• Download a VPN. Download a VPN. Download a VPN. I think you get what you need to do…
  • Don’t be alarmed if you see bears sat a restaurant table – someone didn’t forget their teddy. The bears are put there so you don’t feel lonely if you’re sitting alone.
  • Learn a few phrases, hello or thank you.
  • Stay photo ready – if you’re black or have distinct features, local people will stop you for pictures and videos.  Sometimes without your permission (!)
  • Be prepared for whatever season you’re going. Beijing is very open air, so when it’s hot – you feel all the heat and its quite dry. Same way when its cold, you’ll feel all the cold.
  • You can use your travel card to make purchases and get around. Taking out cash isn’t necessary.
  • Watch your step. It’s quite common for local people to spit on the ground, so depending on the area you’re in, just look out.

If you’ve been to Beijing/China, what was something you had to bear in mind?

Save and share this if you found it useful. As always, keep up to date with us on @trippinwithsj x

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The Great Wall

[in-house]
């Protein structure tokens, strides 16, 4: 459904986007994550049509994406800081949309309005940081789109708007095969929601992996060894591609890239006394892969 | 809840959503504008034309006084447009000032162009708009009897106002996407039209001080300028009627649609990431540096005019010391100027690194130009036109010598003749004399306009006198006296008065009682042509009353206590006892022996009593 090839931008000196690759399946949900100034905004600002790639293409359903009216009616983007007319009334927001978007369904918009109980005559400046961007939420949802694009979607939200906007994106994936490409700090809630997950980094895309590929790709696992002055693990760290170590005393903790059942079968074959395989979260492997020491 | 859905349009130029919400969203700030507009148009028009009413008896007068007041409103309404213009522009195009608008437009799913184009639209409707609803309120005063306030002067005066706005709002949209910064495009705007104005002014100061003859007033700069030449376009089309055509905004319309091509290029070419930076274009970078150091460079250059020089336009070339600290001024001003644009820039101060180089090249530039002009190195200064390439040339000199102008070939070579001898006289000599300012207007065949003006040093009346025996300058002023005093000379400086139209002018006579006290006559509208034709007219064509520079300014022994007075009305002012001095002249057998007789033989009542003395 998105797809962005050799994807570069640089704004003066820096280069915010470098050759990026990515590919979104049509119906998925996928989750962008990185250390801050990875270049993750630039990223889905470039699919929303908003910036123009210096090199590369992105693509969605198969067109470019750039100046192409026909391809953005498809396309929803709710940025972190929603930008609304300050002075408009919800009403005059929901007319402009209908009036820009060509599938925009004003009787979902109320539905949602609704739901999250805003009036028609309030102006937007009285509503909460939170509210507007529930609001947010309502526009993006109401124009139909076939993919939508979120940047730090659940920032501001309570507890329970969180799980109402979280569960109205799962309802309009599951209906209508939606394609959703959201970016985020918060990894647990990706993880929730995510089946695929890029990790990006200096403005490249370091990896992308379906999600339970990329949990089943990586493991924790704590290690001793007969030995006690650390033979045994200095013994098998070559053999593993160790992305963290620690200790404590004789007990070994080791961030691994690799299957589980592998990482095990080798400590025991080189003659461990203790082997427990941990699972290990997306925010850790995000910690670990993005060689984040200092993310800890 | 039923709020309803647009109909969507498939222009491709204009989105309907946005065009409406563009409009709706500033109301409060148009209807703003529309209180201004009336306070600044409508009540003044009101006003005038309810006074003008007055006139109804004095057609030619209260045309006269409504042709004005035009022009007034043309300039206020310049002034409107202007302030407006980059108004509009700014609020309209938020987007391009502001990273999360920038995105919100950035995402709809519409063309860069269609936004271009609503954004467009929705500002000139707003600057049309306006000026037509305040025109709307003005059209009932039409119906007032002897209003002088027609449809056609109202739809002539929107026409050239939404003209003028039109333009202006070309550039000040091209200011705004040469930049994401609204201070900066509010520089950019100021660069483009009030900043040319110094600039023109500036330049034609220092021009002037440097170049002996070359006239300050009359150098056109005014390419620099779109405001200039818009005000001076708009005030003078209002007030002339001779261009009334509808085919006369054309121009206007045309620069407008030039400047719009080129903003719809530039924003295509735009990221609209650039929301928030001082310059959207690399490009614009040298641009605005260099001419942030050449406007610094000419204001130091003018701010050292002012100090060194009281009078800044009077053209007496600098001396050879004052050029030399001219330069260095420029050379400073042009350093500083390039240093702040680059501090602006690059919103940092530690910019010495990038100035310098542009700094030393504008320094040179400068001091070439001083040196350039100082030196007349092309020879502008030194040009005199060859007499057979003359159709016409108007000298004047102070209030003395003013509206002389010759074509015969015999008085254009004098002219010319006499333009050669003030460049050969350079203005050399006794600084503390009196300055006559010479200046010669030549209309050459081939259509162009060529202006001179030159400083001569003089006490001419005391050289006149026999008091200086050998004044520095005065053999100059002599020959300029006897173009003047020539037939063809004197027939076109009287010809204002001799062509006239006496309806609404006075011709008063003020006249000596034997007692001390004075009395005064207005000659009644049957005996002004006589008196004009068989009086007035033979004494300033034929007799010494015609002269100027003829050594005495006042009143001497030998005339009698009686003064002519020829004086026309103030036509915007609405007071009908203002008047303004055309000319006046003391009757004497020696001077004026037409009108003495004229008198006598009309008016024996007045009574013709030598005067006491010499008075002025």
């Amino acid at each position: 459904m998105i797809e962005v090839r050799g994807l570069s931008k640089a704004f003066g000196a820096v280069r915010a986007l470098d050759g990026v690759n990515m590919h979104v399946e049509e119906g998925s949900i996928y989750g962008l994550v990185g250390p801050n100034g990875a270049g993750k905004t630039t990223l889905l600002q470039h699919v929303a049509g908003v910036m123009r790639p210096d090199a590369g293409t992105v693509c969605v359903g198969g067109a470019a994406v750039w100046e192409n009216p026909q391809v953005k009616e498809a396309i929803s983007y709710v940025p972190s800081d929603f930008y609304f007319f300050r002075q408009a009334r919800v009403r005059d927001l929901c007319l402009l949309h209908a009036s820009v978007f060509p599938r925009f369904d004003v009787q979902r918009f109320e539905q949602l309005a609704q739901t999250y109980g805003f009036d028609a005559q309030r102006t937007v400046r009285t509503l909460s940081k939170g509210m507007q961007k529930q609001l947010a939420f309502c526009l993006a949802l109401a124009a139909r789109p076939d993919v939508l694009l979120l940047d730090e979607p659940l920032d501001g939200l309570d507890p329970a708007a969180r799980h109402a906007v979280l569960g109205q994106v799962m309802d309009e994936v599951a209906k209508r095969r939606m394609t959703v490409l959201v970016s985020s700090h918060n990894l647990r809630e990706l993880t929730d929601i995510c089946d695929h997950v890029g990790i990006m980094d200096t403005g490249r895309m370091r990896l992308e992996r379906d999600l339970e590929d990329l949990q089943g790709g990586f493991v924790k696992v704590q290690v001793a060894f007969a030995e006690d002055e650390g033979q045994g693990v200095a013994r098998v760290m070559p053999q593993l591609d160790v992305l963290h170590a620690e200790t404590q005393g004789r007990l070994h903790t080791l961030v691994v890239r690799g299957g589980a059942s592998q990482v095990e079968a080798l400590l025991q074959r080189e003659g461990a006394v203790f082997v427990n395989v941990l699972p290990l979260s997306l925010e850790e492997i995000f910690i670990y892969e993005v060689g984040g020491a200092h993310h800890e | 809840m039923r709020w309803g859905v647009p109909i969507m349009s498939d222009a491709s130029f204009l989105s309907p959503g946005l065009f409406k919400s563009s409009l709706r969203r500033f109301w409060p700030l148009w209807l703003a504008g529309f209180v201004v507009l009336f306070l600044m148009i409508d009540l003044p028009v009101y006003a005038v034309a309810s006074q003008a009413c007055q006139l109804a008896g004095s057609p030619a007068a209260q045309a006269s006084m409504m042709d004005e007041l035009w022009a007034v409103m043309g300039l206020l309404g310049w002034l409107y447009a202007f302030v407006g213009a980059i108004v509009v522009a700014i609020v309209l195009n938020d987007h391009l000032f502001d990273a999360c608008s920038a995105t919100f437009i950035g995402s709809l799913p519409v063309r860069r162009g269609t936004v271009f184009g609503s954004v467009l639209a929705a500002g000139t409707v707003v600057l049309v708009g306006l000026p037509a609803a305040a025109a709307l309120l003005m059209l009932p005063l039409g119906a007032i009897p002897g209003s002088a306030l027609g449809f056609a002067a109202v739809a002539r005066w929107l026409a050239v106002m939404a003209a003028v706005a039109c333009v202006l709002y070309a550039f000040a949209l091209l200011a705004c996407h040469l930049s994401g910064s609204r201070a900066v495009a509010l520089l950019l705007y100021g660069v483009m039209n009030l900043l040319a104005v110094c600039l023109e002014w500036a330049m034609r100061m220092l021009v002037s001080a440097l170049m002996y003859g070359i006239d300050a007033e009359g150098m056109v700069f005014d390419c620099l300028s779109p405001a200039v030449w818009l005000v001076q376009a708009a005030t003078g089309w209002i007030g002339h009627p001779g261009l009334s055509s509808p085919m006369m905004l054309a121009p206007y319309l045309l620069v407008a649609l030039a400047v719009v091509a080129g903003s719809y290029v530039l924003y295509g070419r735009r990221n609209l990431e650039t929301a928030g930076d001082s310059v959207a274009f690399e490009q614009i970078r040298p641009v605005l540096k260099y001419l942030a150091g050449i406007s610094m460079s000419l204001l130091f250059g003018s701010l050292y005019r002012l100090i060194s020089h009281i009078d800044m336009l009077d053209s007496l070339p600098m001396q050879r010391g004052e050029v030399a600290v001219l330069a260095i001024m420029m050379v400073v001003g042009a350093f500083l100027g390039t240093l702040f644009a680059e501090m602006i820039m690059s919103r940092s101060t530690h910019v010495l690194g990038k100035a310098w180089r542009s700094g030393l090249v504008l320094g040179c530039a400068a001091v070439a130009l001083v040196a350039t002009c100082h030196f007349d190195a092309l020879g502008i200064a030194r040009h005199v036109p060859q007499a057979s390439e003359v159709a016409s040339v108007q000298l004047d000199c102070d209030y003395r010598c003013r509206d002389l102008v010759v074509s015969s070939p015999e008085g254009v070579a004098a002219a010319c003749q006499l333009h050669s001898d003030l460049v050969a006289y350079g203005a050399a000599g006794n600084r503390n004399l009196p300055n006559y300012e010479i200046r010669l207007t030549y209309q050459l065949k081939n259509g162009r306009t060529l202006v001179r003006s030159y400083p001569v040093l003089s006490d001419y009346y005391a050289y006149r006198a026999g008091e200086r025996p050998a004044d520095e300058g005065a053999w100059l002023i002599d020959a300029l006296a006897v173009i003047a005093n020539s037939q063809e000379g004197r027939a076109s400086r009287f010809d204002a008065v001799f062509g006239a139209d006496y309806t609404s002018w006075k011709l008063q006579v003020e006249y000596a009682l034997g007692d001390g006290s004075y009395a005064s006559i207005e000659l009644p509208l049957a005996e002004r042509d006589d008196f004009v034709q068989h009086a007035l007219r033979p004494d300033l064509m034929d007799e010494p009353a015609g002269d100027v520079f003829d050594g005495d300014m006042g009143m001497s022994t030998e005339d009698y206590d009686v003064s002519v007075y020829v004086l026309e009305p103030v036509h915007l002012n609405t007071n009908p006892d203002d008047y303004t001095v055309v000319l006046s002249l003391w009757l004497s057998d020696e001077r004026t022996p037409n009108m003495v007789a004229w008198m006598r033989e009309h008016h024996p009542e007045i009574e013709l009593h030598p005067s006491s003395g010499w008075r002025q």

Exploring the Great Wall was the main draw to visiting Beijing, because we love a UNESCO site and a world wonder; okay!

Visiting the attraction doesn’t have to be arduous or unattainable; keep reading for our tips.

Why was the Great Wall built?

  • The primary function of the wall was for protection from invasion by Mongolian and Manchu armies from the North.

How far is the Great Wall from Beijing:

  • Badaling is approximately 1.5 hours by car or about 2.5 hours by tour bus. 
  • Mutianyu is about 2 hours by car.

When to visit: Autumn or Spring

  • Autumn brings a different variety of colours to the leaves and greenery around the wall which makes for a pretty sight.
  • Spring brings awesome weather and less people.
  • Summer is still nice but it does get super hot.
  • Winter brings frost-covered scenes but the cold air will feel even colder due to the wind.

Do’s:

  • There is more than one entrance up to the Great Wall, so depending on what you’d like to see and how long you have – this could be a full day excursion.
  • We visited the Mutianyu part of the wall – it’s the most restored section of the wall and offers the best picturesque views.
  • You can hike to the top or you can get a cable car up and down.
  • If you are feeling adventurous – get a toboggan down!
  • Remember there is no shade for the majority of the walk; so sunscreen, water and flannel.
  • Be prepared for the elements in whichever season you go.
  • Book a tour guide with reviews online; they can offer you further insight into the history.
  • Try some local cuisine in the Great Wall park.

Top Tip: Avoid the Great Wall during Chinese holidays, or you may get caught up in the crowds.

Don’ts:

  • Don’t wear open-toed shoes; there are loose pieces of rock and insects. There have been sightings of snakes in the bush around!